Now, I’m not one for formality – except where it is appropriate, of course.
Living in a hotel several days a week, it irks me to be constantly referred to as Mr Masher. I know most of the staff by now – I have been there longer than some of them – and I use their first names when I talk to them: it’s polite, it’s informal and it’s very easy, as they have it on a little badge pinned to their respective chests.
They all know me too, but insist on calling me Mr Masher whenever we converse, despite my request for them to not do so. Company rules, apparently.
However, one of the girls in the Beefeater - where I usually eat – has taken to using colloquial terms of address with her customers and she seems to be trying to squeeze as many in each time, as she can. The following is a genuine conversation that took place between us yesterday, as she served me at the bar:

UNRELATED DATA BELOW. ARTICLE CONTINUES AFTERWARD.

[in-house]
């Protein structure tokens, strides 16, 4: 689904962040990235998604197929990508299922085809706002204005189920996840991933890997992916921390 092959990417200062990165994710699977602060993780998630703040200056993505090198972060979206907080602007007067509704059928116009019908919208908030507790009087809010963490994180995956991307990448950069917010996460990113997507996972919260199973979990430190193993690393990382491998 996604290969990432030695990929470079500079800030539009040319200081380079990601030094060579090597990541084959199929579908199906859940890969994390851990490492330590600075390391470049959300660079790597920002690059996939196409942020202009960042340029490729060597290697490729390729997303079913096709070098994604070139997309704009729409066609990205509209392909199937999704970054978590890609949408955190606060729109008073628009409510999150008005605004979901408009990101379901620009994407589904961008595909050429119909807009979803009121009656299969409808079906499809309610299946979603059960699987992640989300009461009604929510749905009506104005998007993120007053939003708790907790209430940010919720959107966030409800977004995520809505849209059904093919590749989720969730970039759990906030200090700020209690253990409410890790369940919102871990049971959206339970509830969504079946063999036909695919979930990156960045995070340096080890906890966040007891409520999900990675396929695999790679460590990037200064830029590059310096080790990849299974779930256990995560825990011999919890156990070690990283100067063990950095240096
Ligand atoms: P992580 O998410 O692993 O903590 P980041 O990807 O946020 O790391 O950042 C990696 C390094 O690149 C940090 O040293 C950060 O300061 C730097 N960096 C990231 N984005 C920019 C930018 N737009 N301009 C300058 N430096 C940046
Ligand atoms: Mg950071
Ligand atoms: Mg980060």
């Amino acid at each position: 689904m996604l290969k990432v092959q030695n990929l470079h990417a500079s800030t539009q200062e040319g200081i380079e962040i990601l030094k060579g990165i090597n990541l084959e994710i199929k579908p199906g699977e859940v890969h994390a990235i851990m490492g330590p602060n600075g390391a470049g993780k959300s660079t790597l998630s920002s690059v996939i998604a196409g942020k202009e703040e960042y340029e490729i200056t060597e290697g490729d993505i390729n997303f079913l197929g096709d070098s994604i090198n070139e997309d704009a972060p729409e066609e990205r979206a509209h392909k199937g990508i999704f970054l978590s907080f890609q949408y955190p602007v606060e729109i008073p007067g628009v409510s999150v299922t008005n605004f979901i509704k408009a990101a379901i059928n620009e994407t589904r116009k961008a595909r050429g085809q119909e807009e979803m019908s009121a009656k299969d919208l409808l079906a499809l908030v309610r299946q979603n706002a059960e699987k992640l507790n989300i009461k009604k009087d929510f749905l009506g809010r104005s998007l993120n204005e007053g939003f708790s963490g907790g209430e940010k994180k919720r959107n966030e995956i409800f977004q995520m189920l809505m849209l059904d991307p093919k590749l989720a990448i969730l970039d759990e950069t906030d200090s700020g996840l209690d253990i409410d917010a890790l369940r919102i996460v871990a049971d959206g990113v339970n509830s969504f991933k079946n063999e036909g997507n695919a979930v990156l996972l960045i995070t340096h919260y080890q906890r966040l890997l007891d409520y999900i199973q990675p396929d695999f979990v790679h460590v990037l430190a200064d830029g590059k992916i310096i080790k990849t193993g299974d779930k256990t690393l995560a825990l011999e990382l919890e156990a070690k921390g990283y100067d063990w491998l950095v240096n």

Yes love, what can I get you?
I’d like to order some food please. Table 1.
Of course, darling, what would you like?
What’s the soup of the day?
Hold on, poppet, I’ll just check…. it’s French Onion.
French Onion? Same as yesterday then. OK, I’ll have the mushrooms.
Mushrooms it is, sweetcheeks. Main course?
Yes, I’ll have the Paprika Chicken Salad, please.
Paprika… Chicken… Salad… right. Anything else, cutie pie?
No, that’ll be it.
OK. And would you like to order a drink, love muffin?
Er, yes, I’ll have a large… sorry, did you just call me ‘love muffin’?
Oh, right. Um… yes, can I just have a large Pepsi please?
A large Pepsi. Right, that’s twelve pounds fifty in total, cup cake.
OK. Can you just add that to my tab, please, Sexpot.